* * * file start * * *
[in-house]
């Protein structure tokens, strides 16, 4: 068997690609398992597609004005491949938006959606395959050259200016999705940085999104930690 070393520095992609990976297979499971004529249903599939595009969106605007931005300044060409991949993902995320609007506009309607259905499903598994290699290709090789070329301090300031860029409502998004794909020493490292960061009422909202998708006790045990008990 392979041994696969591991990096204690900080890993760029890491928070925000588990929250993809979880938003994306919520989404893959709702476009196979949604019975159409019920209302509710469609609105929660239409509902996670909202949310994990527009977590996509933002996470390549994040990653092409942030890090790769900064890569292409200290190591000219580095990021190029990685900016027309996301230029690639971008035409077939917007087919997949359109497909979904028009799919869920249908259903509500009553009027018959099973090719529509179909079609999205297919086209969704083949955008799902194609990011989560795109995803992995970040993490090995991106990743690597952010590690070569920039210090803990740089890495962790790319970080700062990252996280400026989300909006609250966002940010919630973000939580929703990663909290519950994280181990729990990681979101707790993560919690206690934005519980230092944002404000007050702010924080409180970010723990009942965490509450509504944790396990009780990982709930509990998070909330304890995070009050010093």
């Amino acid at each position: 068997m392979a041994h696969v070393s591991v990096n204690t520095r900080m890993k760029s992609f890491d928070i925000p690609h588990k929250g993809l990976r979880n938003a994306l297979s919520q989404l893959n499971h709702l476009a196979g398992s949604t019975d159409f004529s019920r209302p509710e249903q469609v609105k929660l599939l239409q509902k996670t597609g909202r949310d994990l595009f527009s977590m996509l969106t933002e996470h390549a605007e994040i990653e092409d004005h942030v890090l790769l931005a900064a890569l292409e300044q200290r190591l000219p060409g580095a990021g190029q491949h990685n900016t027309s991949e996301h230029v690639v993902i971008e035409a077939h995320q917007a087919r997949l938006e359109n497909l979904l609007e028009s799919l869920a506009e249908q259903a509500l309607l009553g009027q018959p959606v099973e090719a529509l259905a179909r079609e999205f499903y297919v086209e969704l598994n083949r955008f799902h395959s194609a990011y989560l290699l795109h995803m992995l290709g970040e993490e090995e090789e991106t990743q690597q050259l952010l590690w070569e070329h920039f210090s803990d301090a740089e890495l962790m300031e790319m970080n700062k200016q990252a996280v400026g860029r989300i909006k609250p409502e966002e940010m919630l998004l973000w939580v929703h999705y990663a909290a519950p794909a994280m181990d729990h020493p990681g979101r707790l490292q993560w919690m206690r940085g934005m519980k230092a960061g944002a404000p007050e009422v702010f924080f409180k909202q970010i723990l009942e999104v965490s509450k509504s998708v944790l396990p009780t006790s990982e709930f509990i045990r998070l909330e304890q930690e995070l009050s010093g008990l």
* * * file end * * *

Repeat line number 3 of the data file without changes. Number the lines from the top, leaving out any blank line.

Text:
């Amino acid at each position: 068997m392979a041994h696969v070393s591991v990096n204690t520095r900080m890993k760029s992609f890491d928070i925000p690609h588990k929250g993809l990976r979880n938003a994306l297979s919520q989404l893959n499971h709702l476009a196979g398992s949604t019975d159409f004529s019920r209302p509710e249903q469609v609105k929660l599939l239409q509902k996670t597609g909202r949310d994990l595009f527009s977590m996509l969106t933002e996470h390549a605007e994040i990653e092409d004005h942030v890090l790769l931005a900064a890569l292409e300044q200290r190591l000219p060409g580095a990021g190029q491949h990685n900016t027309s991949e996301h230029v690639v993902i971008e035409a077939h995320q917007a087919r997949l938006e359109n497909l979904l609007e028009s799919l869920a506009e249908q259903a509500l309607l009553g009027q018959p959606v099973e090719a529509l259905a179909r079609e999205f499903y297919v086209e969704l598994n083949r955008f799902h395959s194609a990011y989560l290699l795109h995803m992995l290709g970040e993490e090995e090789e991106t990743q690597q050259l952010l590690w070569e070329h920039f210090s803990d301090a740089e890495l962790m300031e790319m970080n700062k200016q990252a996280v400026g860029r989300i909006k609250p409502e966002e940010m919630l998004l973000w939580v929703h999705y990663a909290a519950p794909a994280m181990d729990h020493p990681g979101r707790l490292q993560w919690m206690r940085g934005m519980k230092a960061g944002a404000p007050e009422v702010f924080f409180k909202q970010i723990l009942e999104v965490s509450k509504s998708v944790l396990p009780t006790s990982e709930f509990i045990r998070l909330e304890q930690e995070l009050s010093g008990l």